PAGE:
This company already had a global presence and was heavily invested in the research and development of two products: the antiarrhythmic Cordarone (amiodarine) and the anti-epileptic agent Depakine (sodium valproate.) The second division of the company was the beauty and personal care company of Yves Rocher. This company was very famous for its herbal and natural-based beauty products. It was also famous for the marketing plan of using mail order to sell its products in addition to the traditional methods of marketing. In 1979, ELF Aquitane, the nationally owned French petroleum-based organization that initially speared on the creation of Sanofi, spun the unit off as an independent division to manage and regulate its own growth while still under the main umbrella of ELF Aquitane. In 1988, Sanofi acquired the cosmetic portfolio of Nina Ricci; and, in 1993, the perfume portfolio of Yves St. Laurent. In the 1990s, Sanofi divested its animal nutritional products and veterinarian portfolios that it had acquired due to the series of acquisitions of smaller companies. It also began to separate the biotech operations from the research and development units of the pharmaceutical division and the biotech operation were also divested in due time. By the mid 1990s, the beauty and cosmetics divisions of the company were also incurring losses and were not performing as desired. Nina Ricci was the first to be sold in 1996; this was followed by the sale of other product lines and business units of the beauty portfolio.

Towards the latter part of the 1990s, many pharmaceutical companies all over the world were consolidating their portfolios and divesting units that were not a part of the core competencies of the organization. The formation of the European Union and the constant economic growth spurt in the mid-1990 created organizations that had divisions and business units that were not considered core competencies of the companies that they were a part of. Natural growth within an organization involves the investment of resources for extensive planning, development and the implementation a new project. This concept is called internal growth. An acquisition or merger can however, help an organization achieve growth quickly by acquiring trained personnel, systems, technology and expertise. In the 1990s, mergers and acquisitions also introduced deregulation and market-globalization. The shrinking of the procedural (process) life cycles from raw material to final product and to the customer has made competition even more aggressive.

In 1996, Ciba-Geigy and Sandoz merged to create Novartis. Industries in many European countries and the U.S. were deregulated and made independent from government control. ELF Aquitane was deregulated and now called TotalFinaElf. TotalFinaElf realized that it wished to identify itself as an energy-based company with a portfolio of energy generation, scouting and development. Sanofi, as a result, was not considered to be part of the core competencies of the new company. With this in mind, the company decided to divest this unit. L'Oreal was undergoing similar transformations in its business portfolio and chose to identify itself as beauty and pharmaceutical organization. Thus, the merger of the pharmaceutical divisions of Elf Aquitaine -- Sanofi with the L'Oreal division occurred in 1999. The new company formed was called Sanofi-Synthelabo. (Mirasol, 1999) Sanofi-Synthelabo is headquartered in Paris, France. It has also identified four core segments for itself in the pharmaceutical industry for drug research and manufacturing:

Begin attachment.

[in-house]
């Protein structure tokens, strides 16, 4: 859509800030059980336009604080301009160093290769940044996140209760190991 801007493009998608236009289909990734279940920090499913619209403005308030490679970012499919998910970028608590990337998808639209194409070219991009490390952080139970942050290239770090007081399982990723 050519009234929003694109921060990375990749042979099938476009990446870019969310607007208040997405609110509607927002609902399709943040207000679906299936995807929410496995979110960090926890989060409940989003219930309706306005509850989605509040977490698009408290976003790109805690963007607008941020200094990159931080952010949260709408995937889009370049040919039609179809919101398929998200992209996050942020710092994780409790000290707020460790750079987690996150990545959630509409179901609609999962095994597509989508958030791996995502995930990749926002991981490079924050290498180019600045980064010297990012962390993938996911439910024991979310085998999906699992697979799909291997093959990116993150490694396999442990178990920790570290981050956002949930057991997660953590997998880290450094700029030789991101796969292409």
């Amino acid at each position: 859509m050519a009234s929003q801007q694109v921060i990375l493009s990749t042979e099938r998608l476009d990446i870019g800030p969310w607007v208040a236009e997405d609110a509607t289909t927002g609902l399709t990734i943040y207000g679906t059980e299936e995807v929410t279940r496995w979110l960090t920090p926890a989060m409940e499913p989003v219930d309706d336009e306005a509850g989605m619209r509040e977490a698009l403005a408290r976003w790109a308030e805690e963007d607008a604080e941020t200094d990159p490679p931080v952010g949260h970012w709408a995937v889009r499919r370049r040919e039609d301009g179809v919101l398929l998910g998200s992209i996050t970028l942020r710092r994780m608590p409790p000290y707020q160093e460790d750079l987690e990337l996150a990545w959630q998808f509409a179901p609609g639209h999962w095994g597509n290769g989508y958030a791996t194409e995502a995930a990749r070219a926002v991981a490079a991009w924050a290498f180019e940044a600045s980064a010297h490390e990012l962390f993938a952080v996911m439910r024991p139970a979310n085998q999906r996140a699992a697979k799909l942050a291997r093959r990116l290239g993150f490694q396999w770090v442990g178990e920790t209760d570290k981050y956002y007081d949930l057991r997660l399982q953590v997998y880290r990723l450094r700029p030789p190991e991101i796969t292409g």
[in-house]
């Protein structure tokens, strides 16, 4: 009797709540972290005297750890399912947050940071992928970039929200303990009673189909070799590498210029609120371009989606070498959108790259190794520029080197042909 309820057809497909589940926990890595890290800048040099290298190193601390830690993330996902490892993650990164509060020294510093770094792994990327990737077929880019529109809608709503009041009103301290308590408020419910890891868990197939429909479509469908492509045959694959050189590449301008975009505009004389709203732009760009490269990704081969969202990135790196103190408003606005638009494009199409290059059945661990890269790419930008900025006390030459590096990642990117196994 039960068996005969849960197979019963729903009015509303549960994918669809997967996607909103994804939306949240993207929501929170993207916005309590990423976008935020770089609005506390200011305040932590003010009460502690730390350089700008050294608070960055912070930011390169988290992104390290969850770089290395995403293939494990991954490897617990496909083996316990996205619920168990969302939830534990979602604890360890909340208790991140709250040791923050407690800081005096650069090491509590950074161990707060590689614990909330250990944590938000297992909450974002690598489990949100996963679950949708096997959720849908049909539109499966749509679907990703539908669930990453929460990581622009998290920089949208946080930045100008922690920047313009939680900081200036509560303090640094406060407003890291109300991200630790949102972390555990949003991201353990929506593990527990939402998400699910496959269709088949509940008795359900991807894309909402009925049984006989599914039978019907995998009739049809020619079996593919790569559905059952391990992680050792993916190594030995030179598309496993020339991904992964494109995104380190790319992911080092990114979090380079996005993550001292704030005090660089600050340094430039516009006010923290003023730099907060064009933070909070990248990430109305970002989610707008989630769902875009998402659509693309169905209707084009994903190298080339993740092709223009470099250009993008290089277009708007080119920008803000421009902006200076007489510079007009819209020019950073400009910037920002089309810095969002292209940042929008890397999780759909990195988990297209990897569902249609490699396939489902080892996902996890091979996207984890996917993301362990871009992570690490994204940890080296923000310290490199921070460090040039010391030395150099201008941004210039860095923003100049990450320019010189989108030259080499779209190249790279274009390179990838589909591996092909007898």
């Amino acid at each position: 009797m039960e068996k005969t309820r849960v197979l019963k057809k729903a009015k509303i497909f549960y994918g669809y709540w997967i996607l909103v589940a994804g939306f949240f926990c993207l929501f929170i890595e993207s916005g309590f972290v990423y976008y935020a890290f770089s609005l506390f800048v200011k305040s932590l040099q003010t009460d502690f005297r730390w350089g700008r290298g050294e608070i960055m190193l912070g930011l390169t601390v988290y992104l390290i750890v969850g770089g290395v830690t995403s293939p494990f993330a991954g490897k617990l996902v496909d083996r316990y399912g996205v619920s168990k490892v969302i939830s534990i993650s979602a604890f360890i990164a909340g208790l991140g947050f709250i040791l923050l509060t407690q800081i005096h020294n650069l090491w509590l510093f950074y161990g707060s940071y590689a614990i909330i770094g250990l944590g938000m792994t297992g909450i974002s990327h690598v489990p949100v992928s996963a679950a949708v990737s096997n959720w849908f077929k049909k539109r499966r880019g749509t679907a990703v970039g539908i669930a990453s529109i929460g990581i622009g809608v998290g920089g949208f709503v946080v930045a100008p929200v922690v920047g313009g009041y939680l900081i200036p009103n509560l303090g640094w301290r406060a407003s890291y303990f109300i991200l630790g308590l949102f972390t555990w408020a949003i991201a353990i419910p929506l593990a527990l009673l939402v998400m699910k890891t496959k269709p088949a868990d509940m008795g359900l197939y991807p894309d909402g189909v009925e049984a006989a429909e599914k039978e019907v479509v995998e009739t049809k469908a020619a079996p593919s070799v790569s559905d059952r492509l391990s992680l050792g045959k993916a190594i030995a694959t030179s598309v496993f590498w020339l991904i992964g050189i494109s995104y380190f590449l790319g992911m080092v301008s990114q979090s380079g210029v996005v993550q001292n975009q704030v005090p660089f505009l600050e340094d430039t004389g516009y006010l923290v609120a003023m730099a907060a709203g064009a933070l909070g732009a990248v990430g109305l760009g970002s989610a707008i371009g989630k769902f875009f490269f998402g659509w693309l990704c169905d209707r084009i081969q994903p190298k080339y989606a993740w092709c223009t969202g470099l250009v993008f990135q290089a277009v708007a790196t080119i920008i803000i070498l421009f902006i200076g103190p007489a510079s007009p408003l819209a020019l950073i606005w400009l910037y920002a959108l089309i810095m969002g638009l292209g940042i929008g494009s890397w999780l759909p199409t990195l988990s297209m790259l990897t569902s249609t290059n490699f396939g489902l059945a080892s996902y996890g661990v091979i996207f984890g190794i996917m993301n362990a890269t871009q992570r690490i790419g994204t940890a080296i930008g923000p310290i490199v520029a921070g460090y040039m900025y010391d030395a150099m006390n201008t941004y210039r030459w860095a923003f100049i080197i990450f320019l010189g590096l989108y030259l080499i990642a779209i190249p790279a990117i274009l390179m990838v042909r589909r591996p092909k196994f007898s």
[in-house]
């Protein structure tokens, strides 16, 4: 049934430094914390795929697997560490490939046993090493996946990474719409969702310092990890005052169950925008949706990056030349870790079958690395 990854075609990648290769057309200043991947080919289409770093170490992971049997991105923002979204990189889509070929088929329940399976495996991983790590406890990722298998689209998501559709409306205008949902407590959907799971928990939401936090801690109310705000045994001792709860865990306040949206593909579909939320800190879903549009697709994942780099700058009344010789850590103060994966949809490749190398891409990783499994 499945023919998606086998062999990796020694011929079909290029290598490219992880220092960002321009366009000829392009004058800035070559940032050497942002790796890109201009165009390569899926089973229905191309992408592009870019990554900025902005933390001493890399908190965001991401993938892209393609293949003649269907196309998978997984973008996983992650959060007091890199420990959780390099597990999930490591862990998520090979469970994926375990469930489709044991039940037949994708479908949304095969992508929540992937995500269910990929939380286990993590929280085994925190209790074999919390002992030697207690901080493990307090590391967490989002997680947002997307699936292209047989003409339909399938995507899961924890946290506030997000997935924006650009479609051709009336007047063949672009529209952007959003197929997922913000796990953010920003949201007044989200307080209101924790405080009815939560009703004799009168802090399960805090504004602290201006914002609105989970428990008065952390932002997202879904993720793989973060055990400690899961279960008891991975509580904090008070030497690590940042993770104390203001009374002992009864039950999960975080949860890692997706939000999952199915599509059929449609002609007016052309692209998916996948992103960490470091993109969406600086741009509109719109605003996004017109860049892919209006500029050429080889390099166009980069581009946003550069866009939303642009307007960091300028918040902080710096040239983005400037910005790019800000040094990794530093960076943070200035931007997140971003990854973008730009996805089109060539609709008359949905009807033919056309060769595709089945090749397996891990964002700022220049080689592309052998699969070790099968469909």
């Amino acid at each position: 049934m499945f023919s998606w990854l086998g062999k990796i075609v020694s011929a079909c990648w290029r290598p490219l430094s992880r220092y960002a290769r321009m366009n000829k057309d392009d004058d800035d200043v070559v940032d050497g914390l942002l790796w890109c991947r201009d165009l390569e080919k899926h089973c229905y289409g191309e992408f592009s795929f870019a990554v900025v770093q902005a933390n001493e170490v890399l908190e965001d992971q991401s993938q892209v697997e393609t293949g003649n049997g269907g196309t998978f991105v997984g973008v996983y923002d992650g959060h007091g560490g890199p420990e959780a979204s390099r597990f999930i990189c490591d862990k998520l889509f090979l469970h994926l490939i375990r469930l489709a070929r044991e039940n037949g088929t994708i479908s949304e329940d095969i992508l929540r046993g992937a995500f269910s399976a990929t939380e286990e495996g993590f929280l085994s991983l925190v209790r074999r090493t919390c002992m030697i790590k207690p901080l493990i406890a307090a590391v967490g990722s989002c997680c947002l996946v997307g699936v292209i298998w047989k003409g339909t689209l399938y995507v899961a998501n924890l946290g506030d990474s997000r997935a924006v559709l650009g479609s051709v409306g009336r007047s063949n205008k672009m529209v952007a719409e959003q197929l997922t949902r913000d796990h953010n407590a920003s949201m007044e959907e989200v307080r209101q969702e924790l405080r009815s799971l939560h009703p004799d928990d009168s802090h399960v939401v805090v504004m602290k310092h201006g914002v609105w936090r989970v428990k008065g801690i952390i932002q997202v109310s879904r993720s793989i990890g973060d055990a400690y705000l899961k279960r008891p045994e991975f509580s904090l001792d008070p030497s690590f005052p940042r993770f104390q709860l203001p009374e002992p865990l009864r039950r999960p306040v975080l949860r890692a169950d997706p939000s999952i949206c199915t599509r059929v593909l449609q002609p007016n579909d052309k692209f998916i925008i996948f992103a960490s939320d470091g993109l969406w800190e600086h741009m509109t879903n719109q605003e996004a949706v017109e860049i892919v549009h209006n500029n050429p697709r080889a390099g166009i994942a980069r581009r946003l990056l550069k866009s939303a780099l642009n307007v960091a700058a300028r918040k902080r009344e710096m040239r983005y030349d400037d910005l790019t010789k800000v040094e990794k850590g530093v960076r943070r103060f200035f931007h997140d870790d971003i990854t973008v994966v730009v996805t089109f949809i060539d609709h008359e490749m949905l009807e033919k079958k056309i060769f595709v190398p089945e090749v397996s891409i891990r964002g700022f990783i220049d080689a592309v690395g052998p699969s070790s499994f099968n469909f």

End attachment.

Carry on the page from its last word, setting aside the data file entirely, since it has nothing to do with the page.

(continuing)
Cardiovascular drugs

Central nervous system


Internal medicine formulations

At present, Sanofi-Synthelabo has a portfolio of around 50 compounds in development programs. Around half of these are in phase II or III clinical trials.

At the time of the merger, Sanofi was the second largest drug company in France and Synthelabo was the third. Synthelabo was founded in 1970, from the merger of Laboratoires Dausse and Laboratoires Robert et Carriere. In 1973, L'Oreal bought a 53% interest in the company. In 1980, the company bought the drug firm Metabio-Jouillie. Other acquisitions followed throughout the 1980s. There were also several joint ventures established, including those with Mitsubishi Chemical Industries and Tanabe Seiyaku. In the early 1990s, the company acquired several smaller French companies; and later, in 1997, the Sanorania Pharma division from Pharmacia & Upjohn. This helped Synthelabo become a major player in the drug industry around the world.

The histories of the two companies were fairly similar both in age and in culture. Both companies, at the time of the merger, had strong portfolios with no overlap of product families. Most change is generally accompanied by problems. The adoption of new management methods, their implementation, changing past routines to suit the new methods of management is often a long and tedious process.

The management, during this stage, must practice what it preaches. It is obliged to do what it saya (and say what it does) to gain the confidence of both parties involved in the… [END OF PREVIEW] . . . READ MORE